We have written this editorial so often that we could draw up a template and simply change out the names of the ill-advised government agencies and the issues they discuss.
Whatever those details — or blanks — may be, the bottom line tends to be the same: when Florida’s open government or Sunshine Laws are set aside, good judgment suffers.
The latest example is from Marco Island, where newly released transcripts of executive — initially and legally closed to the public — meetings show City Council members used odd logic and even discussed altering public records of that to fight a 2006 challenge of city boat mooring rules.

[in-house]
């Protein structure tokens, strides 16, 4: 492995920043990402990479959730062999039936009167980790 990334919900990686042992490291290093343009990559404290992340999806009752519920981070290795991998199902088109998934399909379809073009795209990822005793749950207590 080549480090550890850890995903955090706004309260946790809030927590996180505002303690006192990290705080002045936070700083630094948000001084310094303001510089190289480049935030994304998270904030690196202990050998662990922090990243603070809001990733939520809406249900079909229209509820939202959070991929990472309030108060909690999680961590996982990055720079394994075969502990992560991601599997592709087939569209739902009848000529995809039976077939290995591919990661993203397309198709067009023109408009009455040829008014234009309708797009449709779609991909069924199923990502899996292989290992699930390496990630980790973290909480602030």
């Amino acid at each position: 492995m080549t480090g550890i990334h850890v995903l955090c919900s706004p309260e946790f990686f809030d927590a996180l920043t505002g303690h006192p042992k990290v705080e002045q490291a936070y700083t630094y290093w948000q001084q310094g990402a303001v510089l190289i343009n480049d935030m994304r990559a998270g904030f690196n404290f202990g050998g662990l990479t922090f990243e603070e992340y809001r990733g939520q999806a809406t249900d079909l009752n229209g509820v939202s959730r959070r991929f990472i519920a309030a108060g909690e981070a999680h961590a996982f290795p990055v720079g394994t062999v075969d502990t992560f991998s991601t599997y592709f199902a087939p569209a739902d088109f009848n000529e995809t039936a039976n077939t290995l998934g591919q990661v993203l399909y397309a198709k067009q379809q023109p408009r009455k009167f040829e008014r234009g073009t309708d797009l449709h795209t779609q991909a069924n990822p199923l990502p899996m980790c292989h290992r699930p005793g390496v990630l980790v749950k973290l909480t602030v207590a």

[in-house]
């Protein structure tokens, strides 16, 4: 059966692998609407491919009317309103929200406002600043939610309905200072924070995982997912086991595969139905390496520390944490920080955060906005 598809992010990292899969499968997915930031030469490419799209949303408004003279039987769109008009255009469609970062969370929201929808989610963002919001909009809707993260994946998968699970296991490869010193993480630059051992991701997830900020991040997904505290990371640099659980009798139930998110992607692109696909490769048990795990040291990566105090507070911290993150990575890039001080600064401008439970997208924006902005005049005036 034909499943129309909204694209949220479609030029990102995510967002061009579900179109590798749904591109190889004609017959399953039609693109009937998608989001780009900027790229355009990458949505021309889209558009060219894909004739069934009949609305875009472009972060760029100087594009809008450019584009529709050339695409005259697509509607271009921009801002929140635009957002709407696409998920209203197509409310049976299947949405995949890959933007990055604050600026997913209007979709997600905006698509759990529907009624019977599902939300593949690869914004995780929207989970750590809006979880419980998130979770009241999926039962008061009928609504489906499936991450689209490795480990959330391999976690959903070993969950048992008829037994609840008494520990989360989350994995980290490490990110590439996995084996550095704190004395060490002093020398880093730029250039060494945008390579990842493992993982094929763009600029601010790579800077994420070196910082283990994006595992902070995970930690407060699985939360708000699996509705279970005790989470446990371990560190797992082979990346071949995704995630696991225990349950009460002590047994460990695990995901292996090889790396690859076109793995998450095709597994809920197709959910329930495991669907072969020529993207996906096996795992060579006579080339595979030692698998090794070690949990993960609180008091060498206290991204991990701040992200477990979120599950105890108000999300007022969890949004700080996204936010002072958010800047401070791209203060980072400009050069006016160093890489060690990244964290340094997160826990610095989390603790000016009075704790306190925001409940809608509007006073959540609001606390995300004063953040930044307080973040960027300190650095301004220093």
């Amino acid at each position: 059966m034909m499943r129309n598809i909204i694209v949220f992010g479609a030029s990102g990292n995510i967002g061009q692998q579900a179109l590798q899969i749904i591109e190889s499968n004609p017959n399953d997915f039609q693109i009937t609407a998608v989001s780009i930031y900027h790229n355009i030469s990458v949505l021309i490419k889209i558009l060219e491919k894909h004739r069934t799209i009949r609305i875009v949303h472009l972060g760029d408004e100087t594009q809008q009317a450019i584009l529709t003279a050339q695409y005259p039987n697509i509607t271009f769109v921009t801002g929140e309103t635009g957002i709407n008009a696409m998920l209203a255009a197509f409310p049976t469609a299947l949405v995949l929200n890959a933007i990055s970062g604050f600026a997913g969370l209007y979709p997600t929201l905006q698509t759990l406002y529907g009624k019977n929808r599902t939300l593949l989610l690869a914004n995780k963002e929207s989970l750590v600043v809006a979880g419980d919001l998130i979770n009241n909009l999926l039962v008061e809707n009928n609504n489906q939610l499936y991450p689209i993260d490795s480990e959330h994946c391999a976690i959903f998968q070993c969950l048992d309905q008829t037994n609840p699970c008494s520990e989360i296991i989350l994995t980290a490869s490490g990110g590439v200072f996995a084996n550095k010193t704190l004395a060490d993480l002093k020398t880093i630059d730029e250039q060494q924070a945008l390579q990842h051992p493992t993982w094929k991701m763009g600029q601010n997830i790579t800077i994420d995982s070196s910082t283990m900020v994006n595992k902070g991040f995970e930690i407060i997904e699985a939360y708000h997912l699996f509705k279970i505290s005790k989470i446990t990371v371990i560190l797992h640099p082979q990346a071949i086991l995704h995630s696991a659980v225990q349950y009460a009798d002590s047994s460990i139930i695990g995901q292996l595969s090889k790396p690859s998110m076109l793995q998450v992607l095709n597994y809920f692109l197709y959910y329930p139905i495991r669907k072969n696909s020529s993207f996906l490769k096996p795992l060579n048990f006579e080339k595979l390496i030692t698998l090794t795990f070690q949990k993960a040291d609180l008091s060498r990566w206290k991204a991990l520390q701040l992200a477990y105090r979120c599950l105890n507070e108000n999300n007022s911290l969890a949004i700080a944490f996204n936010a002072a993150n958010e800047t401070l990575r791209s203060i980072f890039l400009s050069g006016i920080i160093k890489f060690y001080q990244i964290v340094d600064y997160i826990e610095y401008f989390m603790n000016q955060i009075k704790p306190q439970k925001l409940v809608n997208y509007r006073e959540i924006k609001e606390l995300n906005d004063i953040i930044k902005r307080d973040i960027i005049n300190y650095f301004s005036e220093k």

The transcripts show council insisted on moving ahead with its defense despite legal counsel’s advice otherwise, because some on council were jealous of the plaintiff and his “folk hero” media attention and wanted to please a political action committee putting up money for the fight.
At one point, records show, council discussed strategies that could have violated Sunshine Laws, then discussed deleting that part of the discussion from the records which have been made public by law.
All of this may cause some readers, far from Marco Island, to snicker at the spectacle of public officials working with the blinds pulled as if the light would never be allowed in.
The rest of us see a larger principle at stake. We are reminded of the importance of these sunshine safeguards to democracy.
We end this editorial the same way as others in the past, by asking when the rest of our officials will learn what most already know — that the right way to conduct the public’s business is also the best way: Always act as if everyone is watching.